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Why is authority important?
Understanding who is responsible for the content of print resources can be very helpful in deciding whether the information is likely to be from a reputable author or publisher.
Authors (books and journal articles)
Author information is usually on the back of a book or near the contents page. The Foreword of a book often includes reference to the status or accomplishments of the authors. The journal cover, or start of a journal article usually contains author information.
The USC Library has research databases which you can search for the publications by an author, to see if they are well published and cited (Scopus & Web of Science). This example is from Scopus:
The largest multidisciplinary abstract and citation database of peer-reviewed literature, books, journals, online tools, bibliographic databases and newsletters relevant to science, technology, medicine, social sciences and arts and humanities. Provides tools to track, analyse and visualise research.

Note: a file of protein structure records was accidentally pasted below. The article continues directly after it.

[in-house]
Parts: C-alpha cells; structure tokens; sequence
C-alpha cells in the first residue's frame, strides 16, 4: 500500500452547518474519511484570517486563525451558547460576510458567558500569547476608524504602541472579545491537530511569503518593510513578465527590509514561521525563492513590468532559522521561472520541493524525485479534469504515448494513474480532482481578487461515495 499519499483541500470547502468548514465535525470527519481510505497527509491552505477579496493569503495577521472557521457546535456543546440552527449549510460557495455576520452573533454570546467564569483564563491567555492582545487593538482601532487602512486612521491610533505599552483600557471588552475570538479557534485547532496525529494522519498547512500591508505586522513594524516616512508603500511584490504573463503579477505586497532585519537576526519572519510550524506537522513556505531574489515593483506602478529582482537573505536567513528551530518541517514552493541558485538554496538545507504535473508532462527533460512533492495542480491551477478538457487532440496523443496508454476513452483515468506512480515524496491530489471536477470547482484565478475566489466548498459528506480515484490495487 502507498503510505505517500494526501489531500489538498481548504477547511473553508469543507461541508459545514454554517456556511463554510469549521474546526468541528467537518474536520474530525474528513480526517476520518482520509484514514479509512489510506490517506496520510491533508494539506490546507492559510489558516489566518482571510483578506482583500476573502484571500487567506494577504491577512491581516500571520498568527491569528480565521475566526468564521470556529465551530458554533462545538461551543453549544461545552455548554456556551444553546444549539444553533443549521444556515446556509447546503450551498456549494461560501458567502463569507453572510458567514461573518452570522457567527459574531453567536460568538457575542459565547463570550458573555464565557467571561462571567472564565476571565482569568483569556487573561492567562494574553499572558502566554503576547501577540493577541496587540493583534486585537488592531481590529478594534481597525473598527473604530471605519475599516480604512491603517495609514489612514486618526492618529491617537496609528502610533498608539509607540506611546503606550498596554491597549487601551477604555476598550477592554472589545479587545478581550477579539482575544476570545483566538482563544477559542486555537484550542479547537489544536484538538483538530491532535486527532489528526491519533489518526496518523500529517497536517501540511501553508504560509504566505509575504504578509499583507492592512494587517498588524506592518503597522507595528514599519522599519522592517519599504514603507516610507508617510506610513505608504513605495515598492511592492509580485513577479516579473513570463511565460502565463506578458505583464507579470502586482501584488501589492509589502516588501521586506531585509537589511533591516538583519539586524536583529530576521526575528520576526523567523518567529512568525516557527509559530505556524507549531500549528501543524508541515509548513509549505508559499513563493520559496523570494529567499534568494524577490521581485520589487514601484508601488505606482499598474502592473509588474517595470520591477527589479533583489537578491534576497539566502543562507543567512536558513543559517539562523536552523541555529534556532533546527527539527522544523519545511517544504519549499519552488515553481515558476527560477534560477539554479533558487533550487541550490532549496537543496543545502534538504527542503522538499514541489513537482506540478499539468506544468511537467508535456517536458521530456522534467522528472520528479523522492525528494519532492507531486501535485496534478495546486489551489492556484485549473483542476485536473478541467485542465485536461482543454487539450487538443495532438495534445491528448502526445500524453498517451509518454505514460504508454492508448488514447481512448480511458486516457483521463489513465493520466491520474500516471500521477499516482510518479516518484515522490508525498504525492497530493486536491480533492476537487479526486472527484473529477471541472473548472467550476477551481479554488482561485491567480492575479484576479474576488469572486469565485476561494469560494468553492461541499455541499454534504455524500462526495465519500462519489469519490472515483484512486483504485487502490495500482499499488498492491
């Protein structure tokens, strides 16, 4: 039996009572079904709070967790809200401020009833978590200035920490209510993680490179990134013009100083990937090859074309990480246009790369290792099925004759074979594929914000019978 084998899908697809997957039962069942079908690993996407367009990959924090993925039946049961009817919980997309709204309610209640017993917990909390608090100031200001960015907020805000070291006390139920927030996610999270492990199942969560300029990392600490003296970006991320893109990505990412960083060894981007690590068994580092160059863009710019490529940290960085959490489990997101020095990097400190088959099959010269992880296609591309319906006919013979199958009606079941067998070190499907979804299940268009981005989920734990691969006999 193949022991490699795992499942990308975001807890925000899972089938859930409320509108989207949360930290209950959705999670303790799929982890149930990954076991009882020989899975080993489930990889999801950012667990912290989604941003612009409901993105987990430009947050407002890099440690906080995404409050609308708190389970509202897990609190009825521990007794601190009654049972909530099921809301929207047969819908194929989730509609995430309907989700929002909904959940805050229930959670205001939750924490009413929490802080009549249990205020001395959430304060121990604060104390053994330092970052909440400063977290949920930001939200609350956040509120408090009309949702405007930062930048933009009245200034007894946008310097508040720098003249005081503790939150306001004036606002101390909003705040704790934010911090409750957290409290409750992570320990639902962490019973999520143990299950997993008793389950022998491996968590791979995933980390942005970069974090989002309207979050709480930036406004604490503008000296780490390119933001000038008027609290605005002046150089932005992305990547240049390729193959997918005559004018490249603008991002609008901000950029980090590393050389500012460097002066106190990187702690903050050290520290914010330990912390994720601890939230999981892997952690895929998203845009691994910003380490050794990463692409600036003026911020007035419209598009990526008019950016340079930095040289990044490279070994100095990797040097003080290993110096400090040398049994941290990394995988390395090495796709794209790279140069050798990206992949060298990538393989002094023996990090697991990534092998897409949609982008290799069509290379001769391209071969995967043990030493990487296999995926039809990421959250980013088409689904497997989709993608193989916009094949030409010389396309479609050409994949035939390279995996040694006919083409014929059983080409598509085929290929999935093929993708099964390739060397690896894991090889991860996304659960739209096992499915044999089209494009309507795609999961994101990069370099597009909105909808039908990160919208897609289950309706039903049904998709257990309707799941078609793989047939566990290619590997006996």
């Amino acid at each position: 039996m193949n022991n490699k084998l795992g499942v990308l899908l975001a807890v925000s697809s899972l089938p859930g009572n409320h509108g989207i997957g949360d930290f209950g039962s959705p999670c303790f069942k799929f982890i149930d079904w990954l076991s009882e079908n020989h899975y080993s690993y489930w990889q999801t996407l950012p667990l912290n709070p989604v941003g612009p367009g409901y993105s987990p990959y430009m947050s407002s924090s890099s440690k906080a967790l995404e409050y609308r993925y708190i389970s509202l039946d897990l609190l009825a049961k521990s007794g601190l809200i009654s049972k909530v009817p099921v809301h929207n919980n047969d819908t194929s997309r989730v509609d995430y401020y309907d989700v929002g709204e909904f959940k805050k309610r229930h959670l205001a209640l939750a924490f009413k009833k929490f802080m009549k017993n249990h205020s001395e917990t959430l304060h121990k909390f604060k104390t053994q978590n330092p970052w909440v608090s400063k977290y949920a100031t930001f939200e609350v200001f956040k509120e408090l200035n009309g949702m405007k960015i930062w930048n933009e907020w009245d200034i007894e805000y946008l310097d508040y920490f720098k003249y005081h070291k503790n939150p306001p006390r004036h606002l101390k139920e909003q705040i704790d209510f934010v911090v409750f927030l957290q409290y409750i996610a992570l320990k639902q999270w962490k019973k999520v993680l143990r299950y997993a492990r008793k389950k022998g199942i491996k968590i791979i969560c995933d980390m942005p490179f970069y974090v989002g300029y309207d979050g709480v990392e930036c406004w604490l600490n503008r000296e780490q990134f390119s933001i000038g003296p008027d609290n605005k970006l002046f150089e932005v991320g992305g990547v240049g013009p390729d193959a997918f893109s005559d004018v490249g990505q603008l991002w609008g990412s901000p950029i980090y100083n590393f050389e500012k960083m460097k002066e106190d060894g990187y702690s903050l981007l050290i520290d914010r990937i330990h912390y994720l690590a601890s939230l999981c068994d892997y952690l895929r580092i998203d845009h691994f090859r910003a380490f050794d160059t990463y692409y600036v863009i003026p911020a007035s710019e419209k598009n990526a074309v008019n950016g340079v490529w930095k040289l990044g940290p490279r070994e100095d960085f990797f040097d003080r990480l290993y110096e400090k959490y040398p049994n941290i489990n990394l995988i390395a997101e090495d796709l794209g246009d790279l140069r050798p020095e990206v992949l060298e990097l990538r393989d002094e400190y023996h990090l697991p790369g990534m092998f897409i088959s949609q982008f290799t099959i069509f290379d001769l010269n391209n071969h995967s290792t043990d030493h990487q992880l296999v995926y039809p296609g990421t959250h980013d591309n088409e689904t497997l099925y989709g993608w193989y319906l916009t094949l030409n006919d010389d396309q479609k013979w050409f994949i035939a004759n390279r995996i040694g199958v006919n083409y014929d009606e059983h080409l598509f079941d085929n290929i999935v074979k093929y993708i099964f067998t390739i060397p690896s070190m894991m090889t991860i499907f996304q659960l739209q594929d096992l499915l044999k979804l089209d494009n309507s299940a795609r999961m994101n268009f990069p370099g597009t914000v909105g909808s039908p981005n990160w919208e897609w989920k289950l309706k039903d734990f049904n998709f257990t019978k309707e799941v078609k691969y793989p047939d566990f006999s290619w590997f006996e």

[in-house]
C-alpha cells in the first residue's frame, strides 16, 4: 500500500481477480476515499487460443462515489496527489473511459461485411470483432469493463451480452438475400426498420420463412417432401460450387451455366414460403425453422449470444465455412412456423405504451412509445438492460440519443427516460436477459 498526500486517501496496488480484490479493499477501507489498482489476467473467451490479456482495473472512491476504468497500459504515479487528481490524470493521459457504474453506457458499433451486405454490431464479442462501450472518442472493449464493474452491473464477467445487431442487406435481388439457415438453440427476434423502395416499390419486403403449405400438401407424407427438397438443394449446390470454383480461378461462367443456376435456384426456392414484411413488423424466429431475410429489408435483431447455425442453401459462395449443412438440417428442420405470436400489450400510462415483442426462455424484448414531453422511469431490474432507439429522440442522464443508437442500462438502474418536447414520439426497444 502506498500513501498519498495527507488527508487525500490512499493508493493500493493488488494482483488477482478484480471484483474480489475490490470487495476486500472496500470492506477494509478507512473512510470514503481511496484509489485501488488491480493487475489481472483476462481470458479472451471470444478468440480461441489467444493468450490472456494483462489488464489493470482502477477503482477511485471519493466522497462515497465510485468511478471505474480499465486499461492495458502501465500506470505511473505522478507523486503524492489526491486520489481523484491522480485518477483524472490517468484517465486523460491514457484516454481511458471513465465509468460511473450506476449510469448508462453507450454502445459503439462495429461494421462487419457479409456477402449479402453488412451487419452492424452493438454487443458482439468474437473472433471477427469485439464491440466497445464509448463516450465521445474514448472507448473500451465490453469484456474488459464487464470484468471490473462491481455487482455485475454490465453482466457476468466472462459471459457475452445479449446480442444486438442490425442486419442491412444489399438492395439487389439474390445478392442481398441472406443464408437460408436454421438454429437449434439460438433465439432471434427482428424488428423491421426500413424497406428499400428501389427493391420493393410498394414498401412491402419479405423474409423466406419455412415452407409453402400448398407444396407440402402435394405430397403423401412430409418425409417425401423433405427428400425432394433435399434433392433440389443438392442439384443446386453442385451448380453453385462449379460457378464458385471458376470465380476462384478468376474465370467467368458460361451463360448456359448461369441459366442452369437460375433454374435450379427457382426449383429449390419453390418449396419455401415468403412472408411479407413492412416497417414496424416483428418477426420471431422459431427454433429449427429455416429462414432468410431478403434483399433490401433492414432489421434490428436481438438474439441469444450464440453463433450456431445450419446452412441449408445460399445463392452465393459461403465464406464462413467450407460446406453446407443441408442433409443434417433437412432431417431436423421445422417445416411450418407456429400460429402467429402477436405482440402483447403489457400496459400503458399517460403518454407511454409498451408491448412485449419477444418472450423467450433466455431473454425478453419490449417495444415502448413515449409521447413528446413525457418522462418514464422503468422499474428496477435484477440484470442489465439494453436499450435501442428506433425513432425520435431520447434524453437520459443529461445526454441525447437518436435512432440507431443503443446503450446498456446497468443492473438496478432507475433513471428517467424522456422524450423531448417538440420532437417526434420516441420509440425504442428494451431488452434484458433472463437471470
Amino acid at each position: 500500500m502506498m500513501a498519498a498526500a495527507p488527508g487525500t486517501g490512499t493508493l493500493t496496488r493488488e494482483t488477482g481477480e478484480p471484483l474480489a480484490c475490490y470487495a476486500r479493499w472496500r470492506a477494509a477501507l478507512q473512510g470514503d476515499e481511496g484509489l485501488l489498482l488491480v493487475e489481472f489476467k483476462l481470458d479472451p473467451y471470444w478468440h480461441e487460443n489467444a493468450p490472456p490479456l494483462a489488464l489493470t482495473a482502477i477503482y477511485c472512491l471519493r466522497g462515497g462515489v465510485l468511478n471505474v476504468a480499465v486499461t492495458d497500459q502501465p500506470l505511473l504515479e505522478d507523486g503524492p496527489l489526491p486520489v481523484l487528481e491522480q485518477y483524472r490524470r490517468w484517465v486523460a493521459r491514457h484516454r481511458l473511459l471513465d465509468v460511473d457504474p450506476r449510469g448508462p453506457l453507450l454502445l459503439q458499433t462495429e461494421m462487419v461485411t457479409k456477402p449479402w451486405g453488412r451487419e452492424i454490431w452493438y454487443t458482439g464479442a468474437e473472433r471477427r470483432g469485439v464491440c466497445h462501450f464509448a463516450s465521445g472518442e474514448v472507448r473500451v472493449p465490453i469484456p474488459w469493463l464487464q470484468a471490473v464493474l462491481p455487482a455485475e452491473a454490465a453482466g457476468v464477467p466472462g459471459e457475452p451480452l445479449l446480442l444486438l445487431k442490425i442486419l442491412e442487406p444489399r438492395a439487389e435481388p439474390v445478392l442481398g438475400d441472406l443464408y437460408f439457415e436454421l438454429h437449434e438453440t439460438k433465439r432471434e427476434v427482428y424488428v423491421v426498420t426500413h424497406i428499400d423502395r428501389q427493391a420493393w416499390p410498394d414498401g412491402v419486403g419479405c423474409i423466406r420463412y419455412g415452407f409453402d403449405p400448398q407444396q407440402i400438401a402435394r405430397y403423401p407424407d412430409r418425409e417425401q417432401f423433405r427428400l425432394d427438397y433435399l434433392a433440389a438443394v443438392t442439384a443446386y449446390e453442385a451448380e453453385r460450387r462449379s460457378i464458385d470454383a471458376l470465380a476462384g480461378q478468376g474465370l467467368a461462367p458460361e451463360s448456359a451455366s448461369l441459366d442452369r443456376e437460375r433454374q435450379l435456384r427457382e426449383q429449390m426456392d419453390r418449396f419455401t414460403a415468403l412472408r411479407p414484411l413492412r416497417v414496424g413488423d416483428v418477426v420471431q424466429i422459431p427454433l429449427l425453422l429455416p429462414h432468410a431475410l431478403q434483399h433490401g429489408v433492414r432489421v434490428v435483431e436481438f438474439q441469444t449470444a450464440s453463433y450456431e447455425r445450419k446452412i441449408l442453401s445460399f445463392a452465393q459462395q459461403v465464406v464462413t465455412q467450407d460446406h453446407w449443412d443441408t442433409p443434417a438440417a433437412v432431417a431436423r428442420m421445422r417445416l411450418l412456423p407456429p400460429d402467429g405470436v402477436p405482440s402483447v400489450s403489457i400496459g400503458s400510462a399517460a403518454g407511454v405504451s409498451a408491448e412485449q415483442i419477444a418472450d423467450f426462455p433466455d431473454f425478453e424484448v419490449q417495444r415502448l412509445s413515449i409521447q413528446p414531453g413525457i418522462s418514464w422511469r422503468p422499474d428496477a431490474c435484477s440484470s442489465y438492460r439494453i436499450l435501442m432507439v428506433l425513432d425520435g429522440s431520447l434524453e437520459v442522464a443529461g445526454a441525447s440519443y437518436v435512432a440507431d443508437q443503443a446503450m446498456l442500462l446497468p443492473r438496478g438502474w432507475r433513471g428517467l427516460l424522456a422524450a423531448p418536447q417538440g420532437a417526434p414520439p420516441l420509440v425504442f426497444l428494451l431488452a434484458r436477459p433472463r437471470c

Web of Science
Multidisciplinary collection of full text and citation index databases including scholarly journals, books, book series, reports and conferences. Provides Citation Indexes such as Emerging Sources Citation Index (ESCI), Science Citation Index (SCI), Social Science Citation Index (SSCI) and Chemical Indexes.
Publishers (books and journals)
Publisher information is usually on the title page of a book and on a journal's homepage.
There are several ways to identify reputable publishers:
Beall's list of predatory journals and publishers
Reputable list of ‘predatory’ publishers of very questionable quality - this list has been discontinued as an actively updated resource in early 2017, but remains a very extensive list with useful links to evaluation sources.
ULRICHSWeb Global Serials Directory
Bibliographic database of detailed information of active and current periodicals of all types: journals, e-journals, magazines, newspapers and newsletters.